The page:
• Prosecutor is black? That explains a lot.

      He’s probably a BLM domestic terrorist mad he killed an “innocent” black “child”. Sure he would have done jack shit if the criminal was a “white Hispanic” or otherwise non-black. Even before BLM came along there’s plenty of blacks who use government power for racial dominance. Shittiest cop I ever had to deal with was a black campus cop who did jack shit about bullying right in front of her because the attackers were black and victim was not (she eventually got fired when they got bold enough to try shit in broad daylight).

    • That DA needs to be given a fair trial and then hanged. Sic semper tyrannus.

  10. I’m from Mississippi originally and Jackson is a shit hole run by racists the only reason this guy was charged was because the da was black everybody in the gov of Jackson is black and by extension democrat so yeah it’s a shit hole like New Orleans and any other democrat controlled city and all those cities can piss off they won’t even fly the Mississippi flag in Hattiesburg or weren’t last time I was there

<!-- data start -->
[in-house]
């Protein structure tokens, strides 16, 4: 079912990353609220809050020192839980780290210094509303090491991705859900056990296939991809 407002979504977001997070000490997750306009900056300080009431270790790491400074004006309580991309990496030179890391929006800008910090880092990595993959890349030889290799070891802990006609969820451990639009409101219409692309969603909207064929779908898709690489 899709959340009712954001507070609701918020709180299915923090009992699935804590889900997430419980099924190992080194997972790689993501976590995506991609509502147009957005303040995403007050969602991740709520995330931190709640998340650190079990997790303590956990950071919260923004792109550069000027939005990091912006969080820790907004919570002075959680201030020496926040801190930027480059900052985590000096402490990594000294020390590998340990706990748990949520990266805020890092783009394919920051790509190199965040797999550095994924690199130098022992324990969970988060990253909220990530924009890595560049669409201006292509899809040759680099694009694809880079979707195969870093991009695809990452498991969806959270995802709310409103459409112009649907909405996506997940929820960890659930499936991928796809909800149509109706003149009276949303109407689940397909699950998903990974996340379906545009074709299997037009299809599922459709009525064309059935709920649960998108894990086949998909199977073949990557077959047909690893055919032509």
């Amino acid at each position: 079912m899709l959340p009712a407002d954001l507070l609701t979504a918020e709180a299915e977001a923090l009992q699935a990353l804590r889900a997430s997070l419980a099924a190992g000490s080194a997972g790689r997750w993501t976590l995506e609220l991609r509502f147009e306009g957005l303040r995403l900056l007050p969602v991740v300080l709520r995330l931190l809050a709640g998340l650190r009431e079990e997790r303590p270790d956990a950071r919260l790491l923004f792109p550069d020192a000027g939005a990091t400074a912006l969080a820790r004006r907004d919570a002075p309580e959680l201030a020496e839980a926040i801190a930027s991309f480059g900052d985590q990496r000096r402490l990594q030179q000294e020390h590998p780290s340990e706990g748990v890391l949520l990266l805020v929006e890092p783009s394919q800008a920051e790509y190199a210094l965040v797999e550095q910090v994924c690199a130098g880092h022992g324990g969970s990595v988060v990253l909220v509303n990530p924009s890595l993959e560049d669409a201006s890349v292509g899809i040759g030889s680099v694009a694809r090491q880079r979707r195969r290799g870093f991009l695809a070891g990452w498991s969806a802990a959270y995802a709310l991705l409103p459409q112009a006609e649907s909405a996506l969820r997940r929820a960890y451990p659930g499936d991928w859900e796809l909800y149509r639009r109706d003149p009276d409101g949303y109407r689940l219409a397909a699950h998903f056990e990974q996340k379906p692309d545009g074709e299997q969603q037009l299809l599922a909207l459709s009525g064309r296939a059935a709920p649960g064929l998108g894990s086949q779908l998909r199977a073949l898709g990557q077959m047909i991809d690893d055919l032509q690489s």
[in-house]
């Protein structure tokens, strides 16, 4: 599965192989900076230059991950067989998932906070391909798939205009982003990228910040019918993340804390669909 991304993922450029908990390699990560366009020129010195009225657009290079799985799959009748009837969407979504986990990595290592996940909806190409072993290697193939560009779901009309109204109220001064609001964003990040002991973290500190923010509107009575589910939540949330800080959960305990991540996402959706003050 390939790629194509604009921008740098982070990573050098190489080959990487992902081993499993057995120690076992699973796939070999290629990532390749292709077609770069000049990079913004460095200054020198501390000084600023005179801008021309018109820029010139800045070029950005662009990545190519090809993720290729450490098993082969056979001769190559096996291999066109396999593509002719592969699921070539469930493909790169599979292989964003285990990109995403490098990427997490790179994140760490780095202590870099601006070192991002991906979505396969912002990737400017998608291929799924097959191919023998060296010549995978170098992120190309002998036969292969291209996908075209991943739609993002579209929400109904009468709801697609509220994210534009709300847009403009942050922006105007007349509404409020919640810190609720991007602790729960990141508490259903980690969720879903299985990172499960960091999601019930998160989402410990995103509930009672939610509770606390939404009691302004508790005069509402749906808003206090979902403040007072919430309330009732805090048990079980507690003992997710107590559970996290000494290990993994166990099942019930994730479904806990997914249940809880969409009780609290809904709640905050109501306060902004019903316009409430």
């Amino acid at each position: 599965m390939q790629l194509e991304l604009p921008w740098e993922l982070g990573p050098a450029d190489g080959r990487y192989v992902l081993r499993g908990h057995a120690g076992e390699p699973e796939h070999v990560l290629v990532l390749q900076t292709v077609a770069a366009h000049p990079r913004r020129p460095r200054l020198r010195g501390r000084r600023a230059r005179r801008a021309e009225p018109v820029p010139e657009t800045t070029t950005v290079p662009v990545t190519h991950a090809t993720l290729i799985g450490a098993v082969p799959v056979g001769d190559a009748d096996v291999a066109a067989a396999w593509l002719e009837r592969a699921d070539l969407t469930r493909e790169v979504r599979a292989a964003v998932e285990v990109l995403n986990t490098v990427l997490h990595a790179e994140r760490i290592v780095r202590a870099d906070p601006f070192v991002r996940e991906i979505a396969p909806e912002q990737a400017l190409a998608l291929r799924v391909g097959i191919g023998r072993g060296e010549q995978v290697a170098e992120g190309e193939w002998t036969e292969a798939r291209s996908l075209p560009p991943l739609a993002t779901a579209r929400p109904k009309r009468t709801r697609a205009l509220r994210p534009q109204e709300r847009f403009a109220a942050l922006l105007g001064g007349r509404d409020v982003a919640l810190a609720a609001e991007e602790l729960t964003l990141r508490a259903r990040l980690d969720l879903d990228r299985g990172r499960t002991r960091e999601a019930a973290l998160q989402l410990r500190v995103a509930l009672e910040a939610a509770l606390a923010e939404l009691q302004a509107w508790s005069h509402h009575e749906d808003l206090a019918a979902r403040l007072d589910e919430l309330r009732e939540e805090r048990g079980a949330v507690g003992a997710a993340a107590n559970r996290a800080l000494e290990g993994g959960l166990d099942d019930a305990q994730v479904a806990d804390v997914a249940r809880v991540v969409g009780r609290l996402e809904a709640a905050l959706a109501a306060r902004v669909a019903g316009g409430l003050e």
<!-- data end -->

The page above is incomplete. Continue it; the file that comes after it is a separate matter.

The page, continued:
11. “Quist pulls a shiny _bullet_”… A BULLET?? I hate when gun people use “bullet” instead of “cartridge”.

    Almost once a week, I get an email with an ad for a bullet pen or something.

    Words have meanings. Use the correct word, please.

    Thank you.

  12. The Mississippi case validates the old saw about a DA’s ability to indict a ham sandwich. I know I’m dreaming here but wouldn’t it be fun to watch if the DOJ filed a Title 18 race-based discrimination charge against the DA and every member of the grand jury who voted for the indictment?

  13. I question that map of gun restrictions. Why is PA more restrictive than TX? We’ve had permitless open carry for pretty much forever, and the requirements for obtaining a concealed carry permit are far less stringent. No training, shall issue in 45 days or less. Most counties issue on the spot. Twenty bucks and ten minutes. The only thing I can think of is “universal background checks” for private handgun sales.